¶ 23 Appellant baldly asserts that because "Allstate had everything it needed in its possession to either accept or deny the claim, yet never did . . . [t]his conduct is in bad faith." ( Id .). This argument seems to suggest that because Allstate failed to accept or deny her claim after conducting a lengthy investigation prior to the commencement of Appellant's suit, any action on the part of Allstate in requesting additional information during the pendency of trial is in bad faith. We disagree.

¶ 24 Preliminarily, we note the existence of many "red flags," as identified and explained by Allstate's expert, that arose before the filing of the instant matter and prompted a more thorough and protracted investigation by the insurance provider. For example, Ms. Mitro claimed that she and her brother divided the purchase of the stolen Llardo nativity set as a gift to her mother. However, it was later discovered by Allstate that the receipt submitted as validation for this purchase was from a women's apparel store. Moreover, Mitro refused to provide the address and telephone number of her brother so that Allstate could verify his affidavit and confirm the purchase of the nativity set. Ms. Mitro also listed as stolen an antique watch and a leather Fendi handbag; however, the receipts submitted for these items indicated that both were returned to Macy's for a credit before the date of the alleged burglary. After receiving the evidence, the jury returned a verdict in favor of Allstate.

The trial court enumerated the "red flags" as follows:

[Appellant/Ms. Mitro] Ms. Mitro's failure to promptly report the loss to Allstate.

Ms. Mitro's initial failure to identify the correct date of the loss.

Ms. Mitro's failure to provide accurate information about the whereabouts of her mother, the insured.

Ms. Mitro's statement that she didn't want the insured to know about the loss.

Ms. Mitro led Allstate to believe that she told her mother about the loss, but a subsequent discussion with Ms. Mitro revealed that she did not inform her mother about the loss.

Ms. Mitro informed [Allstate representative,] Ms. Gallo that she did not want her mother to find out about the burglary, yet it was later discovered that the chest of drawers from which the alleged burglar removed the bottom drawer was taken to the insured's residence after the loss.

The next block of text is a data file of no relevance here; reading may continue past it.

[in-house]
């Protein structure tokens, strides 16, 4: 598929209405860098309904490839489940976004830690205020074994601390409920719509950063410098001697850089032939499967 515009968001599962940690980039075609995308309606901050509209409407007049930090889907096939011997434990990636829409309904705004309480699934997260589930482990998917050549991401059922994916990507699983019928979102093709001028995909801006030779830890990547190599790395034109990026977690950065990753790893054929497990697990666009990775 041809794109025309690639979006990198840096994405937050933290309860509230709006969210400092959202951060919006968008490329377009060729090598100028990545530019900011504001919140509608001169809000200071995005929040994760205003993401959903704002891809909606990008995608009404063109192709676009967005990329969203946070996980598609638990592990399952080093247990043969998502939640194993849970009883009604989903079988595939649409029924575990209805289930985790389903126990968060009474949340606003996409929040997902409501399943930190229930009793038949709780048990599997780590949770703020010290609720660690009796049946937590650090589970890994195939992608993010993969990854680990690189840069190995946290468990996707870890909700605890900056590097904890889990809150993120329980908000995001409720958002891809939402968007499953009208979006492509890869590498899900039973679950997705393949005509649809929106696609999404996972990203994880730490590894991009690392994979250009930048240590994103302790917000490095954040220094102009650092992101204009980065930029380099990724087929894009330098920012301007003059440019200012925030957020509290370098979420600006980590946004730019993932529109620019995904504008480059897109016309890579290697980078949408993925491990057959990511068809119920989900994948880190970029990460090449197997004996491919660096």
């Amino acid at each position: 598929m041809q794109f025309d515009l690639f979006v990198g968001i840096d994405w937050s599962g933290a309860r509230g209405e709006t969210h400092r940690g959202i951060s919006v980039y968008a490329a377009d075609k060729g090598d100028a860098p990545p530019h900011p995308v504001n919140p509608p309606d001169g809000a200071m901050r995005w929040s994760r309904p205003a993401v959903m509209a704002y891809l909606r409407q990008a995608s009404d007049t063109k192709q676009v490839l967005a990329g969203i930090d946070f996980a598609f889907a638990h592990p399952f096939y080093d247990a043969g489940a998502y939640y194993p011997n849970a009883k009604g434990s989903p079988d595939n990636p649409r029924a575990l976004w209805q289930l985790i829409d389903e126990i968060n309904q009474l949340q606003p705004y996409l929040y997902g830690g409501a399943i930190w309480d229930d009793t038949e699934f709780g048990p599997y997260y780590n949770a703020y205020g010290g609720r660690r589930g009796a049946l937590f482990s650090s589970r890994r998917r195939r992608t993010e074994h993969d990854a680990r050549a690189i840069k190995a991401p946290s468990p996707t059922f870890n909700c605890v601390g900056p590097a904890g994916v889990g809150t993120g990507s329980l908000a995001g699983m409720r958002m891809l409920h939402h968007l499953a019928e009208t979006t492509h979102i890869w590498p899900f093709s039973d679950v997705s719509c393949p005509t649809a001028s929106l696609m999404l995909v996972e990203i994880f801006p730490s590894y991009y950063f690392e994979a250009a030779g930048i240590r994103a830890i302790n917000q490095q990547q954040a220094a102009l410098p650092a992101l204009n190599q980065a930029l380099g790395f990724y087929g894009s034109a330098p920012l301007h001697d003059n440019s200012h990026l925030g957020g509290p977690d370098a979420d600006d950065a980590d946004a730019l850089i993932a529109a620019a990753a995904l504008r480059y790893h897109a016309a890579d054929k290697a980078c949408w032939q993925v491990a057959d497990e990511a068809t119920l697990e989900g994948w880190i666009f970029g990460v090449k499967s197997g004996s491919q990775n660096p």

Ms. Mitro informed Ms. Gallo that every valuable item that was left in the insured's home was kept in the bottom drawer that was allegedly taken by the burglar.

Ms. Mitro informed Ms. Gallo that the alleged burglar had taken an entire dresser drawer from the residence.

Ms. Mitro's husband advised Officer Chappelle that his family removed all the valuable items from the home before the alleged burglary because they were going to sell the home.

Officer Chappelle reported that there were no signs of forced entry.

Ms. Mitro provided Allstate with her own credit card receipts never mentioning that they were not the insured's receipts.

Ms. Mitro's receipts demonstrated returns[,] not purchases.

Unexpectedly, Ms. Mitro submitted an estimated loss in excess of $12,000.00.

(Trial Ct. Op. at 8 n. 5) (citations omitted). Further, Appellant refused to provide Allstate with a sworn proof of loss statement or submit to an Examination under Oath.

¶ 25 Appellant argues that if permitted to consider Allstate's conduct during litigation, the jury would have reached a different result. In its Opinion, the trial court states that its restriction of the jury charge to Allstate's pre-litigation conduct was neither fundamentally erroneous nor responsible for the verdict since "propounding discovery on the insured in preparation for trial and failing to settle a claim after a discovery deposition is conducted do not constitute acts of bad faith" under section 8371. (Trial Ct. Op. at 6). We agree. Despite the broad language of section 8371, we find that the statute clearly does not contemplate actions for bad faith based upon allegation of discovery violations.